There are many points I saw while reading through this hot thread that I wanted to bullet and respond to separately...but I'm a combination of busy and lazy.  These sorts of arguments are taxing to a logical mind, and I have promised myself to work on personal stress levels.  So I didn't make a list, sorry.  In regards to the efficiency of honey bees to pollinate:  honey bees have scopa (hairs) on their hind legs that take a special form called the corbiculae.  The laymans' term for this structure is "pollen basket".  True bumble bees (bees in the genus "Bombus") also have corbiculae on their hind legs.  These structures are made to hold the pollen that is collected in place precisely so that as many of the pollen grains as possible make it back to the colony to feed developing brood.  Honey bees and bumblebees are some of the most-efficient pollen collectors Mother Nature has to offer...and because of this, they do not shed as much pollen flower-to-flower as some of the other pollinators with normal scopa (normal scopa make a bee's legs look like pipe-cleaners).  It is also true that honey bees do not assist antheral dehiscence through sonication like other bees (mostly Bombus genus) can do such as in the cases of tomatoes and blueberries...  But so what?  We don't yet know how to get those bees to fit into our current model of agriculture like we can with the honey bees.  People are working on it, though, and I hope it works out.  When people find out I keep honey bees they ask me about dwindling numbers, it never fails.  I ALWAYS turn the talk to native species and encourage them to plant native angiosperms (I typically recommend shrubby-type perennials or trees, if the person is willing) to support our struggling natives.  

     Another question that I asked the anti-bee-ers is this, why were our native pollinators so much better off in the past when the United States had had millions more commercially kept honey bee colonies?  If eliminating the honey bee would help our natives so much, how does it make sense that they were doing better in times when commercially kept honey bees were almost double what they are in modern times?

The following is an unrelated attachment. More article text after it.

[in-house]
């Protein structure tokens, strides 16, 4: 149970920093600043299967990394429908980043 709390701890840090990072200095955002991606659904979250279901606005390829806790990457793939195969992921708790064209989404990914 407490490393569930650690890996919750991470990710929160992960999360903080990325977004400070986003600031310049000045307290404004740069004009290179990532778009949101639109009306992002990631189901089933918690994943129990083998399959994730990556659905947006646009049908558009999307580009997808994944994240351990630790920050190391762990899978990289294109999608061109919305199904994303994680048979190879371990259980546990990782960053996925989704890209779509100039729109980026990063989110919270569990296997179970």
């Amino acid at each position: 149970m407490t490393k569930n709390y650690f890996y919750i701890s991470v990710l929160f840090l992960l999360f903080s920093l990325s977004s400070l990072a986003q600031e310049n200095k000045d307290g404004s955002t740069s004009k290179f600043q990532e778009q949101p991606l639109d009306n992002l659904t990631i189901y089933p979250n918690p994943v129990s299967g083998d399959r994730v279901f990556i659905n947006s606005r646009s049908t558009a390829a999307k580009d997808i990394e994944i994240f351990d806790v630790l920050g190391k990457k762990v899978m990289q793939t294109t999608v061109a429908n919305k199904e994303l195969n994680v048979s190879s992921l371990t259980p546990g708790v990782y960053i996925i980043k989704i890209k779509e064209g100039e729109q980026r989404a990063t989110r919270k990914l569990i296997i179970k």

https://www.research...1_43014730     I'm sorry, but the "I hate beez!  Beez are corporayshuns, argh!" argument just doesn't stand the test of reason.

     Anyway, for those against the bees, why not keep a couple of colonies yourselves, first.  Do that for a year or two, and THEN come to the table of arguments and experience some true validity, how 'bout it?  One more thing:  beekeeping is NOT easy.

 

In case that link doesn't work:  Google "bee colony numbers usa" one of the first links shows a graph and says "The number of managed honey bee colonies (in millions) in United..."  Click that.  That was research done by Dr. Keith Delaplane of UGA.  The same guy that signed my Beekeeping Certificate in the UGA/Young Harris College Master Beekeeping Program and then signed my Journeyman Beekeeper Certificate the third year in the program (harder than the EAS program...).  For the beeks here in the East...I highly recommend attending the Young Harris Beekeeping Conference in May of every year.  The turnout is great, and the three day conference is packed with speakers on the cutting edge of bee research from all over the globe.


Edited by Nylanderiavividula, May 21 2019 - 10:06 AM.

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Camponotus castaneus
Camponotus chromaiodes (Pretty sure...)
Brachymyrmex patagonicus
Aphaenogaster sp. (I’ll be working on this species ID, soon)
Pheidole crassicornis

#64 Offline ANTdrew - Posted May 21 2019 - 12:54 PM

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Things are very off kilter for all pollinators native on not, so this debate is rather pointless. Steps taken to help “charismatic” pollinators like monarchs and honey bees will help all pollinators. This is why conservation groups latch on to these species. I see less honey bees in my yard every year, and it troubles me.
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"The ants are a people not strong, yet they prepare their meat in the summer." Prov. 30:25